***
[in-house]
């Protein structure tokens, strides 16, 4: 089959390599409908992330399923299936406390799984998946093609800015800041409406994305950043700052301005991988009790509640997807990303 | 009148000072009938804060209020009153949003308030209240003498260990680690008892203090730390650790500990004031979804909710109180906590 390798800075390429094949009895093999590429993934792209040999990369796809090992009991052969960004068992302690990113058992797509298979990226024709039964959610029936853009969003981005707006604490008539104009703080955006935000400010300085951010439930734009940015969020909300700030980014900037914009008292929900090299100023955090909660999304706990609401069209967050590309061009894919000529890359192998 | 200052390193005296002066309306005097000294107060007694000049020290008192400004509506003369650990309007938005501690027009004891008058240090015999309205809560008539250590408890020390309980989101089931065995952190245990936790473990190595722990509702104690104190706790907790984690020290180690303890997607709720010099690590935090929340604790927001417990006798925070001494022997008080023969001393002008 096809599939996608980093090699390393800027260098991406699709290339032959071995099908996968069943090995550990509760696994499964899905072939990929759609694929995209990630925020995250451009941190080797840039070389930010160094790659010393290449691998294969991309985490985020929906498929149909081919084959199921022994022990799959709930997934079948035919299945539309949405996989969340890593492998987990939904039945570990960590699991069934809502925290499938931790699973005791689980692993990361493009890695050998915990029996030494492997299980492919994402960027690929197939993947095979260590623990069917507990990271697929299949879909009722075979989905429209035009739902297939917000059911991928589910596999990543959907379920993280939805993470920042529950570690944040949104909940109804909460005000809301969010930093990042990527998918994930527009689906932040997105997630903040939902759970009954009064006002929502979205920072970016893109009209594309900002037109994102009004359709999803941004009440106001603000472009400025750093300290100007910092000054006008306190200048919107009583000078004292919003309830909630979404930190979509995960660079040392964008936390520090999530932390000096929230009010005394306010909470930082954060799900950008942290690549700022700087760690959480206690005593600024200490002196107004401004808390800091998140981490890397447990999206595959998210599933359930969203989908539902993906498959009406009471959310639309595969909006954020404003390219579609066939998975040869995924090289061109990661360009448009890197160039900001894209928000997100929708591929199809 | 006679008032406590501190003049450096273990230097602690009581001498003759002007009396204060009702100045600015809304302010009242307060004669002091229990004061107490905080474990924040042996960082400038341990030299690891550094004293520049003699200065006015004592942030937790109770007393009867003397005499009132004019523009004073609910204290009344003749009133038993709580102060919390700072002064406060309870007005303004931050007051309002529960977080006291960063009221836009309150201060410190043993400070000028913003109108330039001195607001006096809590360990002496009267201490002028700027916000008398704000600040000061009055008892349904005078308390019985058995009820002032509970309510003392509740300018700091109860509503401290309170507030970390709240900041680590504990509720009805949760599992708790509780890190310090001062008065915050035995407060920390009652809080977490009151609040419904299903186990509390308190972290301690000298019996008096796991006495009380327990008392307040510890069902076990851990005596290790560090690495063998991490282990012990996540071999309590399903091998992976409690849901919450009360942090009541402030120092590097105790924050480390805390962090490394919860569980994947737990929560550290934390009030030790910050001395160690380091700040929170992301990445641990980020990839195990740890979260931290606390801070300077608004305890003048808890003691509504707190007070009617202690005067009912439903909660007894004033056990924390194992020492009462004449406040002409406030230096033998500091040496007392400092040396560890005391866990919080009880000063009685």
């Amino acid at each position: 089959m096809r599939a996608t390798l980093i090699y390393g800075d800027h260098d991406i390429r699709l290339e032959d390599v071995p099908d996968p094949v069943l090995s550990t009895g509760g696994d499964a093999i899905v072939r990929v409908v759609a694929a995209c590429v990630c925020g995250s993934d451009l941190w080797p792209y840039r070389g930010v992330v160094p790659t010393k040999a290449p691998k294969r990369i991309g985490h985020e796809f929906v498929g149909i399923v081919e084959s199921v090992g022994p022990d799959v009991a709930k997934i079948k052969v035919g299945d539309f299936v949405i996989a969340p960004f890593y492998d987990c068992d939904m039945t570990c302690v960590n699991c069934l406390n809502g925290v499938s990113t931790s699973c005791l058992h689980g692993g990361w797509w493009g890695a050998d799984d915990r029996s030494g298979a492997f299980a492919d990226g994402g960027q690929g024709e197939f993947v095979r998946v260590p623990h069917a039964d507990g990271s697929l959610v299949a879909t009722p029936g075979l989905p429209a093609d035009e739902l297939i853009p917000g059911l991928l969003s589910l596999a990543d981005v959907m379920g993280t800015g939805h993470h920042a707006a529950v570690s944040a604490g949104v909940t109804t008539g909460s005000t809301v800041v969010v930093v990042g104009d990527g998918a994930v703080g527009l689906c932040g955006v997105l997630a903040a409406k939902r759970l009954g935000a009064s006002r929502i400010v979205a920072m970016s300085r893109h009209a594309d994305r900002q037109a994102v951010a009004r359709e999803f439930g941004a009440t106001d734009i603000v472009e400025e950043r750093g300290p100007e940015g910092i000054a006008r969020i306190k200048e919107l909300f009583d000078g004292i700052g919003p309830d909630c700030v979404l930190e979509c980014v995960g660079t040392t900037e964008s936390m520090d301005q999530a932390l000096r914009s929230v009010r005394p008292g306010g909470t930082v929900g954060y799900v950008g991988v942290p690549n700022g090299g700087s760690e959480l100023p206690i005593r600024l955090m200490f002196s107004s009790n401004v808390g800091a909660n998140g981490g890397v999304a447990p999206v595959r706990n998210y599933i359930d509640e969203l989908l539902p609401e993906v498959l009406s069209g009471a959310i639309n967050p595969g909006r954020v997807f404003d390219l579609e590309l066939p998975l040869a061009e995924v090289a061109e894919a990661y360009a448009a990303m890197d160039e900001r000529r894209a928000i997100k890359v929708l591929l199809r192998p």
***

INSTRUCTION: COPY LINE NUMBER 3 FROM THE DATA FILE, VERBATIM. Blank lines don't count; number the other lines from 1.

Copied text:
């Amino acid at each position: 089959m096809r599939a996608t390798l980093i090699y390393g800075d800027h260098d991406i390429r699709l290339e032959d390599v071995p099908d996968p094949v069943l090995s550990t009895g509760g696994d499964a093999i899905v072939r990929v409908v759609a694929a995209c590429v990630c925020g995250s993934d451009l941190w080797p792209y840039r070389g930010v992330v160094p790659t010393k040999a290449p691998k294969r990369i991309g985490h985020e796809f929906v498929g149909i399923v081919e084959s199921v090992g022994p022990d799959v009991a709930k997934i079948k052969v035919g299945d539309f299936v949405i996989a969340p960004f890593y492998d987990c068992d939904m039945t570990c302690v960590n699991c069934l406390n809502g925290v499938s990113t931790s699973c005791l058992h689980g692993g990361w797509w493009g890695a050998d799984d915990r029996s030494g298979a492997f299980a492919d990226g994402g960027q690929g024709e197939f993947v095979r998946v260590p623990h069917a039964d507990g990271s697929l959610v299949a879909t009722p029936g075979l989905p429209a093609d035009e739902l297939i853009p917000g059911l991928l969003s589910l596999a990543d981005v959907m379920g993280t800015g939805h993470h920042a707006a529950v570690s944040a604490g949104v909940t109804t008539g909460s005000t809301v800041v969010v930093v990042g104009d990527g998918a994930v703080g527009l689906c932040g955006v997105l997630a903040a409406k939902r759970l009954g935000a009064s006002r929502i400010v979205a920072m970016s300085r893109h009209a594309d994305r900002q037109a994102v951010a009004r359709e999803f439930g941004a009440t106001d734009i603000v472009e400025e950043r750093g300290p100007e940015g910092i000054a006008r969020i306190k200048e919107l909300f009583d000078g004292i700052g919003p309830d909630c700030v979404l930190e979509c980014v995960g660079t040392t900037e964008s936390m520090d301005q999530a932390l000096r914009s929230v009010r005394p008292g306010g909470t930082v929900g954060y799900v950008g991988v942290p690549n700022g090299g700087s760690e959480l100023p206690i005593r600024l955090m200490f002196s107004s009790n401004v808390g800091a909660n998140g981490g890397v999304a447990p999206v595959r706990n998210y599933i359930d509640e969203l989908l539902p609401e993906v498959l009406s069209g009471a959310i639309n967050p595969g909006r954020v997807f404003d390219l579609e590309l066939p998975l040869a061009e995924v090289a061109e894919a990661y360009a448009a990303m890197d160039e900001r000529r894209a928000i997100k890359v929708l591929l199809r192998p």